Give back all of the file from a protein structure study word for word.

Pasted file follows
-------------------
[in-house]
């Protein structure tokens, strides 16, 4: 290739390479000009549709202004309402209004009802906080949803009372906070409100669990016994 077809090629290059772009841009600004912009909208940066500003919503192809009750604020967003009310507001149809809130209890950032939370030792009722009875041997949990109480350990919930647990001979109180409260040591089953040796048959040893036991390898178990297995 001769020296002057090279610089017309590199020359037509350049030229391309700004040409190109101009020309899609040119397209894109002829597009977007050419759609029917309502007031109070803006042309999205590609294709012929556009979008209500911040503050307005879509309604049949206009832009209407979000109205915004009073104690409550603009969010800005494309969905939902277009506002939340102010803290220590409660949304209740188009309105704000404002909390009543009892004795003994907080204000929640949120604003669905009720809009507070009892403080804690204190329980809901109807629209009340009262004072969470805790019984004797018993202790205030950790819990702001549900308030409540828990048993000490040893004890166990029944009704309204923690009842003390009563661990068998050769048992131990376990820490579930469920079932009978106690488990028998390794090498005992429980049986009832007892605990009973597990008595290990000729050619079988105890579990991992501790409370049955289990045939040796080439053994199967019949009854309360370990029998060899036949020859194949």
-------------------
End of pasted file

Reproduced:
[in-house]
């Protein structure tokens, strides 16, 4: 290739390479000009549709202004309402209004009802906080949803009372906070409100669990016994 077809090629290059772009841009600004912009909208940066500003919503192809009750604020967003009310507001149809809130209890950032939370030792009722009875041997949990109480350990919930647990001979109180409260040591089953040796048959040893036991390898178990297995 001769020296002057090279610089017309590199020359037509350049030229391309700004040409190109101009020309899609040119397209894109002829597009977007050419759609029917309502007031109070803006042309999205590609294709012929556009979008209500911040503050307005879509309604049949206009832009209407979000109205915004009073104690409550603009969010800005494309969905939902277009506002939340102010803290220590409660949304209740188009309105704000404002909390009543009892004795003994907080204000929640949120604003669905009720809009507070009892403080804690204190329980809901109807629209009340009262004072969470805790019984004797018993202790205030950790819990702001549900308030409540828990048993000490040893004890166990029944009704309204923690009842003390009563661990068998050769048992131990376990820490579930469920079932009978106690488990028998390794090498005992429980049986009832007892605990009973597990008595290990000729050619079988105890579990991992501790409370049955289990045939040796080439053994199967019949009854309360370990029998060899036949020859194949």